13. In practical terms if you stick to the FMC predictions you can't go wrong! In the early days of the 747 the airframe outperformed the engines, but today's engines can easily outperform the wing and you can get into serious trouble if you climb too early. It is possible to see the red min and max manoeuvering tapes come close together, especially in turbulence or a prolonged turn when close to the maximum altitude for the gross weight. It is all a question of judgement on the day, but if you do climb early make sure it is in smooth air and you are not going to have to descend again for many hours before TOD.
  14. berts

    RCMD Altitude

    The planned fuel burn can increase due to several factors which the FMC will have taken into account to produce the Cruise predictions it has. For example, you are already cruising above the optimum level of FL366, so at FL370 your fuel burn will already be increased slightly over the optimum. It can also increase due to temperatures above ISA and, without looking at any detailed performance data, I have a feeling this is probably the main reason why your recommended cruising altitude is FL350. Assuming the outside air temperature at your cruising altitude is the same as shown in your RTE Data (i.e. -46C at FL370); then it is reasonable to say that the air is considerably warmer than standard. On an ISA day it should be -59C at 37,000ft, so it is actually +13C warmer than standard (it is only +10C above ISA at FL310). Consequently your fuel burn will be greater at FL370 because you are flying above the optimum level and the air is warmer. It really only pays to climb early (but never above the Max!) if you are going to be cruising at that level for a long time and you know that other traffic on the same route might prevent you from climbing at the FMC predicted time. It can cost you as much as a 1 - 2% increase in trip fuel if you are 2,000ft above the optimum altitude and, perhaps surprisingly, an increase of 2-4% if you are 4,000ft below it.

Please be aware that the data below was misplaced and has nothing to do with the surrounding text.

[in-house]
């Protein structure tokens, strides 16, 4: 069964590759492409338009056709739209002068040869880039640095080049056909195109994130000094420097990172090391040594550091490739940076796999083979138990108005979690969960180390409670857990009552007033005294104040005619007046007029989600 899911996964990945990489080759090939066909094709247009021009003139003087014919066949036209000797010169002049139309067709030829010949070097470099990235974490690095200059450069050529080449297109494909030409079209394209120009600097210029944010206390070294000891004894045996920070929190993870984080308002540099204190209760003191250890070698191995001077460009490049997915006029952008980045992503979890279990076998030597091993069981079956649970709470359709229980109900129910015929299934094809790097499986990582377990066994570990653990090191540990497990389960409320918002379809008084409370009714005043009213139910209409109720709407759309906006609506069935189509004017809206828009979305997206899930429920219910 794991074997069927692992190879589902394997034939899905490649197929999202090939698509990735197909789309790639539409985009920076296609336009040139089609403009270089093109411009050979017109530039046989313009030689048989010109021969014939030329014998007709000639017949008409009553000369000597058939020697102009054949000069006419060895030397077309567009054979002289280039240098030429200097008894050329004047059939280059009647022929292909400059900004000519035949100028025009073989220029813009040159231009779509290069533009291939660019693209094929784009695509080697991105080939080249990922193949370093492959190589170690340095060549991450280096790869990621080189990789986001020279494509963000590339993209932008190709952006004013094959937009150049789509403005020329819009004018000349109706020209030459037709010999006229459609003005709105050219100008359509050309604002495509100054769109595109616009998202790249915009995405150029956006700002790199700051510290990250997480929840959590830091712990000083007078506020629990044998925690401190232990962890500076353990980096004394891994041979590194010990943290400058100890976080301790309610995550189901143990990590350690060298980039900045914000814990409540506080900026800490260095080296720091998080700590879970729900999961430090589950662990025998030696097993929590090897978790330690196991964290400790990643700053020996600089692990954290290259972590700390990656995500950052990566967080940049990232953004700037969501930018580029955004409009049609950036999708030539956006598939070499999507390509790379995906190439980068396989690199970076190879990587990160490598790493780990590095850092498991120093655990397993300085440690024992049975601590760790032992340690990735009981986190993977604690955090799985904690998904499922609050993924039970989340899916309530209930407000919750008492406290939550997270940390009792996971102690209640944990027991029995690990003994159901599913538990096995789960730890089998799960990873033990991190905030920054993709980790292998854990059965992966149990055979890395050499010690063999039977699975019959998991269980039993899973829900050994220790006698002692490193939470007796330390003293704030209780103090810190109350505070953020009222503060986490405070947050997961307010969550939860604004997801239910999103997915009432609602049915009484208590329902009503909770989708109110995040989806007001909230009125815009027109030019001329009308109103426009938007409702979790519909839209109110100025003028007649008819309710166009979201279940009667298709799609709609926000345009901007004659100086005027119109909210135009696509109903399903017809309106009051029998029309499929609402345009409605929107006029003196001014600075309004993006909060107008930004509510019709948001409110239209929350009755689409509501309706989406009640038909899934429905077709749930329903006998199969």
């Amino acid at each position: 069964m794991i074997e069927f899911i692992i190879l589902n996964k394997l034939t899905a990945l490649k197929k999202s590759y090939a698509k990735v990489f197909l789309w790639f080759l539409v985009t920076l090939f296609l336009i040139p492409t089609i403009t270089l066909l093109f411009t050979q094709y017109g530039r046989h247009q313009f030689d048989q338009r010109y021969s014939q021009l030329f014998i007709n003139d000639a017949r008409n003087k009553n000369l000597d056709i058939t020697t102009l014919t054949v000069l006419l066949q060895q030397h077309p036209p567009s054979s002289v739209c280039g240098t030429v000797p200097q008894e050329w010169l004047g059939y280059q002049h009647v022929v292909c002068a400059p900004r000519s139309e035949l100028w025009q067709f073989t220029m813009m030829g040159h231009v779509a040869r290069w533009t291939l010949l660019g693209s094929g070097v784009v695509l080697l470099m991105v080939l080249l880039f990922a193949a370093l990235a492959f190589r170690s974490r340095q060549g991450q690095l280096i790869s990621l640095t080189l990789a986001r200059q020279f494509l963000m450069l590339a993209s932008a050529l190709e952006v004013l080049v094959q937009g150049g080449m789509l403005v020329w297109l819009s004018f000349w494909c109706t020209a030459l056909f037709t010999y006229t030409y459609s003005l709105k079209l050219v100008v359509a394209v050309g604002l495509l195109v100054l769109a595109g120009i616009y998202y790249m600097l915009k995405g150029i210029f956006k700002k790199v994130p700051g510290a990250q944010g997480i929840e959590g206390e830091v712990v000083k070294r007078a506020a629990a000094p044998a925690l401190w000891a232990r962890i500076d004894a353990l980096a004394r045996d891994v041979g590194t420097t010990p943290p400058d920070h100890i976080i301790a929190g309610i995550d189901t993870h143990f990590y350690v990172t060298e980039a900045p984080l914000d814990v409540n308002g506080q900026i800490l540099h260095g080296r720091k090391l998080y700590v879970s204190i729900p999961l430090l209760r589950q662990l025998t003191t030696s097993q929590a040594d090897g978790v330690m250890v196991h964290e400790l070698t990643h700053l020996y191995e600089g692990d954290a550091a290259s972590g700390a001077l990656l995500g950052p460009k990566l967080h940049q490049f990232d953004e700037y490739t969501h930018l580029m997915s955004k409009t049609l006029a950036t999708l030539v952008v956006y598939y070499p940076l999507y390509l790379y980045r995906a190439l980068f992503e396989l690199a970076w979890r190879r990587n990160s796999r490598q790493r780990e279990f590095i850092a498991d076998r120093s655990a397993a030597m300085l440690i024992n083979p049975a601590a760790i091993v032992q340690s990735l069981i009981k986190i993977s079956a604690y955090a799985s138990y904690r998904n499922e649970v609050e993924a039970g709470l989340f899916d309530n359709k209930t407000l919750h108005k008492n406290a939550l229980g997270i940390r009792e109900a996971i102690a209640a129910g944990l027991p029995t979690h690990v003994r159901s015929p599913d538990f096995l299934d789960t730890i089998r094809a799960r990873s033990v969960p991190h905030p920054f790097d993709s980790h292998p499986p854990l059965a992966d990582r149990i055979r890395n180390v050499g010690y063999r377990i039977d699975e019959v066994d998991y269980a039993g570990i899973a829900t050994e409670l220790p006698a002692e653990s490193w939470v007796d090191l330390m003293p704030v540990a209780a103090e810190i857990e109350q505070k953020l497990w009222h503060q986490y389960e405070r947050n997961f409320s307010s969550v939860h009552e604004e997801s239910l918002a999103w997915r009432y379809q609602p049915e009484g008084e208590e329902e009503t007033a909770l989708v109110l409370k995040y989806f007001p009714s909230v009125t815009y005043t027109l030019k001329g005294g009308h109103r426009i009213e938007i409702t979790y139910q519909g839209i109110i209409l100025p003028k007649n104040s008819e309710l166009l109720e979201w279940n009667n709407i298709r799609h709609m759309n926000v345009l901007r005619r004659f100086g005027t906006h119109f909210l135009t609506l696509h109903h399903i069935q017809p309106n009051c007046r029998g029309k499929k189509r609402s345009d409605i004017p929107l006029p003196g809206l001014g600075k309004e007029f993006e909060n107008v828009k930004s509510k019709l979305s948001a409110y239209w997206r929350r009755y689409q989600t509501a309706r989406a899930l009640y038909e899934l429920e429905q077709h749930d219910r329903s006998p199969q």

15. berts

    747-8 tutorial

    Chris, I agree with Jim. There is a manual within the EFB which explains how you can import your own saved pdf Charts (and other documents); but only into the EFB's Documents folder. I prefer Navigraph's Jeppesen airfiled charts to my own saved pdf charts, because they seem to be clearer and easier to manipulate within the EFB when airborne. Apparently Navigraph's en-route charts are not yet supported, so you will need to either save them as a pdf or, preferably, use the Navigraph App with them. Good luck with your simming rig repairs.